Published1 day ago
How often do you meet a person with a truly unique name?
Most Indian parents prefer to name their children after gods, sports icons, film stars or even famous cartoons. But some get inspiration from entirely different sources.
As India marks 75 years since independence, the BBC met six people across the country whose parents named them after a historical event that unfolded during their birth.
AZAD Kapoor, 75 years
Azad Kapoor was born on 15 August 1947 – the day India got freedom from British rule.
“When I was born my family celebrated, saying Mother India has come home and brought us freedom,” she says.
Azad – which means free – was not very happy with her name as a child since it sounded like a boy’s name. But as time passed, she came around to it.
“No-one ever forgets my birthday. Everyone who knows me remembers me on 15 August. My friends joke that the whole country celebrates my birthday,”she says.
EMERGENCY Yadav, 47 years
Emergency Yadav was born on 26 June 1975, a day after a state of Emergency was declared in India.
“My father told me that he gave me this name so that people would not forget about this sad, dark period in India’s history,” he says.
In a radio announcement to the country, then prime minister Indira Gandhi said she was declaring a state of emergency, citing a threat to national security from “internal disturbances”. Constitutional rights were suspended, press freedom was curtailed and many opposition leaders were jailed.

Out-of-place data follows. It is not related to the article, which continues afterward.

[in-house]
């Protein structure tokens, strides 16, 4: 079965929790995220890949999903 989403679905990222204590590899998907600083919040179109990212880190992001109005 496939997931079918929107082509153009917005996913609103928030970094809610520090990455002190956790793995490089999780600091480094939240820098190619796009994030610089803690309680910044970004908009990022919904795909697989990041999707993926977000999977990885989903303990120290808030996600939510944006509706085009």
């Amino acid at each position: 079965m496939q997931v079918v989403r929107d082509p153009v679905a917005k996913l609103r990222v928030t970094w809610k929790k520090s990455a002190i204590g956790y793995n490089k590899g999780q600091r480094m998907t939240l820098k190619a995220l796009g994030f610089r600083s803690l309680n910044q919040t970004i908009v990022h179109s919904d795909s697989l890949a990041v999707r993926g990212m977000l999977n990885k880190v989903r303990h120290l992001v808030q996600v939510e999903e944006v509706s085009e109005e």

Emergency Yadav’s father Ram Tej Yadav – who was an opposition politician – was arrested hours before his son was born. He spent 22 months in jail and met his son only after the emergency was lifted in 1977.
“If there is emergency in any country, it means that the country is regressing. I really hope that we never have to see another instance like this again,”he says.
KARGIL Prabhu, 23 years
Kargil Prabhu – born during the 1999 Kargil conflict between India and Pakistan over the disputed territory of Kashmir – didn’t know the significance of his name for a long time.
“Even though I was named after this conflict, I didn’t know much about it until I grew up and Googled it. My father passed away when I was young so he couldn’t tell me what my name meant,” he says.
Kargil works as a video editor in the southern city of Chennai and has never visited the town he was named after. But it is on top of his bucket list of places to visit.
More than 500 Indian soldiers died during the conflict, which began after India retaliated against infiltration from Pakistan – though Islamabad has long denied this. The conflict lasted three months before India declared victory.
“I don’t believe in war, but I think India had to defend itself during the Kargil war, and that was the right decision,”Mr Prabhu says.
TSUNAMI Roy, 17 years
Tsunami’s mother’s eyes well up when she remembers the day her son was born.
Mounitha Roy was heavily pregnant when she took refuge on top of a small hill in one of the islands in the Andaman archipelago, which was struck by a devastating tsunami in 2004.